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Info on Bats | Bats calls of New South Wales

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In February 2003 the Australasian Bat Society resolved to recommend minimum standards for bat detector surveys and reporting for fauna impact statements, fauna assessments, research papers and survey reports.

These standards require that each report include three features: a sample frequency vs time graph for each species identified during the survey; a description of the characteristics used to distinguish between species and a description of the reference library used (Reardon 2003).

This guide will assist consultants and bat researchers to improve their identifications by supporting their own reference libraries with a large library of bat calls collected from throughout the State. It may help consultants with areas and species they are less familiar with.

The guide will also assist people who use consultants to undertake ultrasonic identification. It will help them understand and monitor results provided to them as graphs without having to acquire an extensive detailed knowledge of how Anabat works.

The guide is not intended to be a replacement for reference libraries; it should support your own local library of calls. We highly recommend that any person undertaking ultrasonic bat identifications record as many reference calls from the area that they intend to work as possible.

Over 1200 reference calls recorded from individuals of known species throughout NSW were used to develop this guide. The guide and calls are available to download from http://www.nationalparks.nsw.gov.au/batcalls. Copies of the reference library may be obtained from Michael Pennay if access to the Internet is not possible or technical problems are experienced.

This guide describes how bats can be identified from the ‘echolocation’ calls used for navigation. Echolocation calls are high frequency sounds made by the bat to assist with navigation, these are usually beyond the range of human hearing (i.e.ultrasonic).

In Australia, as with most other places in the world, only the small insect-eating bat species (known as michrochiropterans or microbats) echolocate. The fruit and blossom bats (known as megachiropterans or megabats) use their eyesight and sense of smell to navigate and to find their food of fruit and blossoms. The echolocation calls of bats are often species specific within a region. By using one of a number of ultrasonic bat detectors (such as the Anabat system used in this guide, Titley Electronics Pty Ltd, Ballina, NSW) recordings of these calls can be made and used to identify bats.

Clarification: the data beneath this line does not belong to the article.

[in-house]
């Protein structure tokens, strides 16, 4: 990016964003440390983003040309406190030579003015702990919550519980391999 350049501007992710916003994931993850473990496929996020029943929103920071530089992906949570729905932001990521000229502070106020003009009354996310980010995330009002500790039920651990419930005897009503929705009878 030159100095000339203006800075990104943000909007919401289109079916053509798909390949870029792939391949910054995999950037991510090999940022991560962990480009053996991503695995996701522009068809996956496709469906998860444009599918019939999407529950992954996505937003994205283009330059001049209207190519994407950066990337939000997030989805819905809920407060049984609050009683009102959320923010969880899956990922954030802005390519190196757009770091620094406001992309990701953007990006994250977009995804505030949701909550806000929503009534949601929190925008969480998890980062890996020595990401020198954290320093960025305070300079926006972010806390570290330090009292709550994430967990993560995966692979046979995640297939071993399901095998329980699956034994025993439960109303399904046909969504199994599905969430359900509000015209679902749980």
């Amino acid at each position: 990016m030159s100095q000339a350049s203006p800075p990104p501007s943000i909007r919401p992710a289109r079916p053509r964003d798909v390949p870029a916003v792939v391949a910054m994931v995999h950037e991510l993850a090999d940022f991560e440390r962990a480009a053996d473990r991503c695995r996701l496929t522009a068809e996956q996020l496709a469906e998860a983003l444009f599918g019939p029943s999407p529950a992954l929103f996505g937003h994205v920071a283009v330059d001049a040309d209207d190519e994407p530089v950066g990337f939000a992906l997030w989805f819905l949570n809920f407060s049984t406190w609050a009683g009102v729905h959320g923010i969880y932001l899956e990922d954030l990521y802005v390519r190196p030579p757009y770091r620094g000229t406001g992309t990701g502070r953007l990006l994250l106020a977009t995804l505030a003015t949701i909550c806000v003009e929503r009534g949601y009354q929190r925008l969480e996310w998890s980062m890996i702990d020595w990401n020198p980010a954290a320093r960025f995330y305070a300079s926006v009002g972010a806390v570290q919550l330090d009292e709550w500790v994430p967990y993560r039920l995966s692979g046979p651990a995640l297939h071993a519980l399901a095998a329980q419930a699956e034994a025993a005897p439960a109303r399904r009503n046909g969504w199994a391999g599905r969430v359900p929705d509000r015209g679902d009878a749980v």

This guide follows on from work done in 2000 to produce the Key to the bat calls of south-east Queensland and north-east New South Wales (Reinhold et al. 2001), which used reference calls collected from throughout that region. Bat calls from other parts of NSW have been much less intensely studied than the North Eastern corner.

At present our data are not comprehensive enough to compile a definitive key of bat calls for the entire State. However, we have produced a guide to those calls we do know, which can be used to assist bat researchers with identifying calls from throughout the State.

Bat detectors have become one of the standard methods for surveying bats since the early 1990’s. They have the benefit of being able to record free flying wild bats without having to capture them. Unfortunately there have been problems of subjectivity and reliability in the identification of the calls recorded (NPWS 1998, Reinhold et al. 2001). The reliability problems appear to have stemmed from two main causes, the underestimation of variation within bat calls, and overlapping call characteristics between some species in certain regions (Reinhold et al. 2001, Reardon 2003).

It has only recently become apparent that the range of call types and call characteristics produced by some Australian bat species can vary considerably even within specific geographic areas. Call characteristics have also been found to vary significantly within a species over its geographic range (Reinhold et al. 2001, Law et al. 2002). Realisation of the extent of variation and potential overlap has increased our awareness of the importance of collecting reference calls from the areas where 
calls will be analysed. With this has come the development of regional based reference call libraries.

The Australasian Bat Society recently proposed certain standards in bat detector based surveys be adopted as a universally applied protocol throughout Australasia (Reardon 2003). The Australasian Bat Society standards recommend a call analyst to be in possession of, have access to, or be able to produce a reference library of calls for each species from the region where the bat calls are being analysed.



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BatsRule!: Info on Bats | Bats calls of New South Wales
Info on Bats | Bats calls of New South Wales
Info on Bats Bats calls of New South Wales
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